The China stocks situation has always been a big mystery — from the reasons why stocks were allowed to accumulate so dramatically in the first place, to fiber quality questions, to the policy and pricing mechanisms that will ultimately shape the future course of these stocks and impact global supply/demand and prices.
According to the U.S. Department of Agriculture’s latest estimates, China is believed to have between 63 million and 67 million bales of cotton stocks. This is believed to be a combination of state/government reserve (about 51 million bales) and merchant inventory (about 14 million bales). On May 3, China began another round of sales from its government reserves. This series of sales will continue through August with total sales not to exceed 9.2 million bales. Daily sales are not to exceed 138,000 bales.
2016 Sales Round
Given last year’s low sales, the results of this 2016 round has been much anticipated. For the period May 3-12, sales totaled roughly 1.1 million bales or 12 percent of the 9.2 million bale total for May 3-Aug. 31. These 1.1 million bales sold were comprised of 770,000 bales of imported cotton and 334,000 bales of China cotton. Sales from government reserves are believed to be for China’s domestic mill use only. Exports are not expected but cannot be ruled out. China has said that from September through February, it plans to purchase/import cotton for the purpose of improving the fiber quality of its reserve. Thus far, the cotton market seems to have taken the sales pretty much in stride. Prices are down 2 to 3 percent, but it is too early to know how prices will play out. China’s reserve sales are only one factor in the mix of things that will determine how prices fare in 2016 and for the 2017 crop as well.
China Sales: Factors To Watch
With regard to China and these sales, several components are worth watching. Will the pace of sales remain steady and near the daily and weekly allowable amounts, or will sales diminish over time? This will, in part, depend on the quality of the available cotton and the pricing. If quality is an issue, it will show up and sales will lag behind. This may improve the outlook for U.S. exports. Will the quality and competitive pricing of sales result in increased use of cotton in Chinese mills? More importantly, if cotton use begins to improve, will that ultimately mean more U.S. cotton exports? What will be the level of China’s stocks next year this time and even in 2018? The clock is ticking and these stocks are only getting older.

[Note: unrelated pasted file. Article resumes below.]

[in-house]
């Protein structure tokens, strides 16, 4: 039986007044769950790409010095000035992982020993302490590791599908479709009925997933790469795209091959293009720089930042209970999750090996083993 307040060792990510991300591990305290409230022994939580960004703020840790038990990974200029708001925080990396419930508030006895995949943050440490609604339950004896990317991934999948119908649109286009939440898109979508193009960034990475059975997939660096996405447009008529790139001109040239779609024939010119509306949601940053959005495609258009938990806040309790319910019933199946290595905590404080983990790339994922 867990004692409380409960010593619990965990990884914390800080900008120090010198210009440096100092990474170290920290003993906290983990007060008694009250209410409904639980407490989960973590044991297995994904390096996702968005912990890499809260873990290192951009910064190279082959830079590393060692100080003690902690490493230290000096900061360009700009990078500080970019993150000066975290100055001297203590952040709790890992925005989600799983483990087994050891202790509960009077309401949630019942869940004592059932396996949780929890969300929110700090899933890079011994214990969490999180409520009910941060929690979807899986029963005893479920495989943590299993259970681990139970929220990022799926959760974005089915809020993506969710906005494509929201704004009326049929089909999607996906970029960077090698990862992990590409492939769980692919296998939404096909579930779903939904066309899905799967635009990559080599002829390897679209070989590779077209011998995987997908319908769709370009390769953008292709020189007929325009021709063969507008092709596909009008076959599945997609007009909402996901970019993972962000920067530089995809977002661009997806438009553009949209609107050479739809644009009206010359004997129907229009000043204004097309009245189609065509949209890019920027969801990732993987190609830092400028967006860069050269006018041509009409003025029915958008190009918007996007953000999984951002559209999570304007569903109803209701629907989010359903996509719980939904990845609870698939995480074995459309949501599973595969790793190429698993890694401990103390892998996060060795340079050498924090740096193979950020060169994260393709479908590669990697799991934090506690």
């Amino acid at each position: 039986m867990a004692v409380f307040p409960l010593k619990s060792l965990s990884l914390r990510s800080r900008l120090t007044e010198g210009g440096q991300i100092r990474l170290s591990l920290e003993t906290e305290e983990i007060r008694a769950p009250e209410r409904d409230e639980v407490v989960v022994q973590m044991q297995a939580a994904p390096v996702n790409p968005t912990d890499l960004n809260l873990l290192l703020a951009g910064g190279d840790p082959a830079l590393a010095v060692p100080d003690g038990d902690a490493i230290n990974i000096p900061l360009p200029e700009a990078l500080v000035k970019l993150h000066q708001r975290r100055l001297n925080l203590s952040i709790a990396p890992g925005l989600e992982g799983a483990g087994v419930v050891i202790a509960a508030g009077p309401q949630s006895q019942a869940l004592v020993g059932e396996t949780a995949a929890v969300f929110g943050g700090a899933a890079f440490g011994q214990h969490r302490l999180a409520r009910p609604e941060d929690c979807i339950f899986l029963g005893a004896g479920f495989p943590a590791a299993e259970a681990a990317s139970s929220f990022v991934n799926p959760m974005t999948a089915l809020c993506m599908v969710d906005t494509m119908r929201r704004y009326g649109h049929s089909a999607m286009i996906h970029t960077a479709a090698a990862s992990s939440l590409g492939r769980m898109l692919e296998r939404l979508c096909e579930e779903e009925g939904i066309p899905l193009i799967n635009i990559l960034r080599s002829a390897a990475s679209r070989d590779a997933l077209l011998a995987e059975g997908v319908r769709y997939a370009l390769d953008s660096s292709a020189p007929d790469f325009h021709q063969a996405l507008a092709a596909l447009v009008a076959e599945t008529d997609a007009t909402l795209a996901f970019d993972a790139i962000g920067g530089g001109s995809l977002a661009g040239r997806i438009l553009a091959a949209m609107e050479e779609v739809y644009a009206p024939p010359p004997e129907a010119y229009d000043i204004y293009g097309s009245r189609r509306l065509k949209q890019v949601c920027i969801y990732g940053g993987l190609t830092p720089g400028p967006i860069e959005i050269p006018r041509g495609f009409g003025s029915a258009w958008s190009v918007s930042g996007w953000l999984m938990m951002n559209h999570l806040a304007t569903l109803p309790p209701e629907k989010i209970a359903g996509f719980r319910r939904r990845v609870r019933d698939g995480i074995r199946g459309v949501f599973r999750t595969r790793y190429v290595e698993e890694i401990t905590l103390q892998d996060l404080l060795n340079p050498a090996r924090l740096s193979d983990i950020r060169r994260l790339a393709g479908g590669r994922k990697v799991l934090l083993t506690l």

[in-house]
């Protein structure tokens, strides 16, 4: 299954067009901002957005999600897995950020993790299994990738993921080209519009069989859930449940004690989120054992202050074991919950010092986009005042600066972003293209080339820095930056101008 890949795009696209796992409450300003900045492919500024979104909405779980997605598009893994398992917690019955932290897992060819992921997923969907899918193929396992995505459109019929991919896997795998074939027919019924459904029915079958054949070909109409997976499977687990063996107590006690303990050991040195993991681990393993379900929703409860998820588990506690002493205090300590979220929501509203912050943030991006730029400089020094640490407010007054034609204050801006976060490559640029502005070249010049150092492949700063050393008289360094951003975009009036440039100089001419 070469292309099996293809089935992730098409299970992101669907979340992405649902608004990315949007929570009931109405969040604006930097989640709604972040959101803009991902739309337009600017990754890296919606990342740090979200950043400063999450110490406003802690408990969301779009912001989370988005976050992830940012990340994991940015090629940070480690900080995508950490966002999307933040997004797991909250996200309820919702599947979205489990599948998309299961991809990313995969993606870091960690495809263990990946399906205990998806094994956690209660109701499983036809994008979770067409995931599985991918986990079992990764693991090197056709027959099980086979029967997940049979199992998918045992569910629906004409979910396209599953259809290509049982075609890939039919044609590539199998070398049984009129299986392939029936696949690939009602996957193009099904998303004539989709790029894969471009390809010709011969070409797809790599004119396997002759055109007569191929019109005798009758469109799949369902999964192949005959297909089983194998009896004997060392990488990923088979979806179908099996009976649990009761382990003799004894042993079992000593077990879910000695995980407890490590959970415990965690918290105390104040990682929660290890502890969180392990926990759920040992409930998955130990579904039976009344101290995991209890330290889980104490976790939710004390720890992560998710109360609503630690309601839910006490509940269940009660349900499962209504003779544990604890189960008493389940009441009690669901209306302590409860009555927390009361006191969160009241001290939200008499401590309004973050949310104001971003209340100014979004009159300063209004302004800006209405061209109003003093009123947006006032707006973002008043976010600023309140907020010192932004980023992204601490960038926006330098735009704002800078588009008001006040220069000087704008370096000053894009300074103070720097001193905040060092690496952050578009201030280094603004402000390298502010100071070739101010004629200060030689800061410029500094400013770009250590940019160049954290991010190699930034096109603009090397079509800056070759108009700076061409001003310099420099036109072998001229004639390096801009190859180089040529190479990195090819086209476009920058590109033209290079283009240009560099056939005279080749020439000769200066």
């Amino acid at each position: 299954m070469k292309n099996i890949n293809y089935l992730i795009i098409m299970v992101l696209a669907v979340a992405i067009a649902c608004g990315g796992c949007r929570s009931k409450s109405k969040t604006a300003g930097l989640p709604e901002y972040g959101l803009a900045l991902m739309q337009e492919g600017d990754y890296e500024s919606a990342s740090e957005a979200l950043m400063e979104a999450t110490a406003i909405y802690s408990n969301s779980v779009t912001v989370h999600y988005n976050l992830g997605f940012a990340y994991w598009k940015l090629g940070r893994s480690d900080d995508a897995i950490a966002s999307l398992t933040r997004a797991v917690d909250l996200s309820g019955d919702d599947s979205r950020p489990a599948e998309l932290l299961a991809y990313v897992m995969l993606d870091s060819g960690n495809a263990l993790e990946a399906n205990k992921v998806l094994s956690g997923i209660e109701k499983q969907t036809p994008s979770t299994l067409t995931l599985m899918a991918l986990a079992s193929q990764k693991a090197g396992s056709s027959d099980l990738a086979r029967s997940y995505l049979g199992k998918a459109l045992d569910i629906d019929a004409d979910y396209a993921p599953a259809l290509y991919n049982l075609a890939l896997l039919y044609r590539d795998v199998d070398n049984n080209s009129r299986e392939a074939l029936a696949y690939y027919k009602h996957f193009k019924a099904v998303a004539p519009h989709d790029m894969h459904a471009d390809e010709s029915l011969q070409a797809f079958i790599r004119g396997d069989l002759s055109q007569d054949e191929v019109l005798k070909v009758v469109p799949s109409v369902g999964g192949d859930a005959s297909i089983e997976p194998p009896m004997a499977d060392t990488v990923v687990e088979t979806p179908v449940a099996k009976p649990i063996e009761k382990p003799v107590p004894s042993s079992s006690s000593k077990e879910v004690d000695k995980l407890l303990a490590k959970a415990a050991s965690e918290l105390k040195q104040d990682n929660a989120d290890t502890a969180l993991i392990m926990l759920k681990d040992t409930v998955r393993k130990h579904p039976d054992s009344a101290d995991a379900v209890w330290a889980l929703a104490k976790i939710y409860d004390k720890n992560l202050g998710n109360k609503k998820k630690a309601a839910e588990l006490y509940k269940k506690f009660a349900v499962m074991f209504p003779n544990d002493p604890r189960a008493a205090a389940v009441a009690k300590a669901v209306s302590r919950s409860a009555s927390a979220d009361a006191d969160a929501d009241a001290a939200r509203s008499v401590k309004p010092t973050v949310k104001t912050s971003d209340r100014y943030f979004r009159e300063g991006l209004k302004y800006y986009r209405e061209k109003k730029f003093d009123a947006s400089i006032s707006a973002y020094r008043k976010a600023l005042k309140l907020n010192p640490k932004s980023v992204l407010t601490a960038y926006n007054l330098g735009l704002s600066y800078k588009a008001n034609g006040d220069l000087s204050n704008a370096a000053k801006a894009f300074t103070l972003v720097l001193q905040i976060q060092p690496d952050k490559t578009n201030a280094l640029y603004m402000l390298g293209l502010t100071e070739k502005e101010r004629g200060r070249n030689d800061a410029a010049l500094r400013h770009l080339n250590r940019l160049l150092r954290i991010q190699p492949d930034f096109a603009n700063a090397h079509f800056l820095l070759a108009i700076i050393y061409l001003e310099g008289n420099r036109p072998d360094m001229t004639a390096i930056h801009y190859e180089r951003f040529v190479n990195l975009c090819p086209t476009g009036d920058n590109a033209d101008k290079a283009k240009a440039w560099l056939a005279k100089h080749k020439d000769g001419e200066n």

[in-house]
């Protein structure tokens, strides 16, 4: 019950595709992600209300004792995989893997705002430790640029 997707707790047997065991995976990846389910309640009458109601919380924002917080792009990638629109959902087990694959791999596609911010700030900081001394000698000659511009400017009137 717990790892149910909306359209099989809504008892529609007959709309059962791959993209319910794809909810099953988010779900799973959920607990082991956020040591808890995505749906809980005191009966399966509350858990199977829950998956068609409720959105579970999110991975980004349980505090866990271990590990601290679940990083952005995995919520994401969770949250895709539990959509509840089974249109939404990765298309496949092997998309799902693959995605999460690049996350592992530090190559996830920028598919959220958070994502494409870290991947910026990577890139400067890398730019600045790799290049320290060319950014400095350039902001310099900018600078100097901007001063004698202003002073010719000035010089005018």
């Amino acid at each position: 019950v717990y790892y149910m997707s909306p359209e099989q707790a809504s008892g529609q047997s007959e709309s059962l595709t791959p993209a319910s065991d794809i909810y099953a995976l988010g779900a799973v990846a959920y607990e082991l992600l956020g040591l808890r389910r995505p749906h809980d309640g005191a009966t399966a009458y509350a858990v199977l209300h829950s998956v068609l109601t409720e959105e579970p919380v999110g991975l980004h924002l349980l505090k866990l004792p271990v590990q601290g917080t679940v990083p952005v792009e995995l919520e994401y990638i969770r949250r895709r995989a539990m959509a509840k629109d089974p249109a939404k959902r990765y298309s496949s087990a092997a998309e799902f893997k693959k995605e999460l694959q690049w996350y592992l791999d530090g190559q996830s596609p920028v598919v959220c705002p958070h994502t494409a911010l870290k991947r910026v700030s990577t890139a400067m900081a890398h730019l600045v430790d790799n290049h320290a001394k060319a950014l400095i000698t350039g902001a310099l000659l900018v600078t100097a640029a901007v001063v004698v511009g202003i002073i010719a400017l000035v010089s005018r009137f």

In USDA’s May supply/demand report, a little bit of information may have gone unnoticed. The expected U.S. average price for the 2016 crop is projected to be 47 to 67 cents per pound. If we take the midpoint at 57, that would be roughly the same as for last year’s crop. It also means that there are some things that could take us much lower than where this market is now, or we could even see better pricing opportunities.
From the producer and industry standpoint, there’s little, if anything, we can do about what’s going on in China. If I’m a cotton farmer, what would worry me right now is the 2017 crop if low prices continue to hang around that long. The marketing loan is supposed to protect the grower from low prices; but it’s likely the loan rate could be 50 cents or less for the 2017 crop. Combine that with the recent 2-cent decrease in the transportation cost adjustment for the AWP calculation, and we could be looking at a 4- to 5-cent reduction in the LDP/MLG for the 2017 crop from what it was for most of the 2015 crop year.
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Don Shurley is professor emeritus of Cotton Economics, Department of Agricultural and Applied Economics, at the University of Georgia-Tifton campus. He can be reached at (229) 386-3512 or via email at: email@example.com. Additional cotton information can be found by visiting the UGA cotton website at www.ugacotton.com or www.caes.uga.edu/departments/agecon.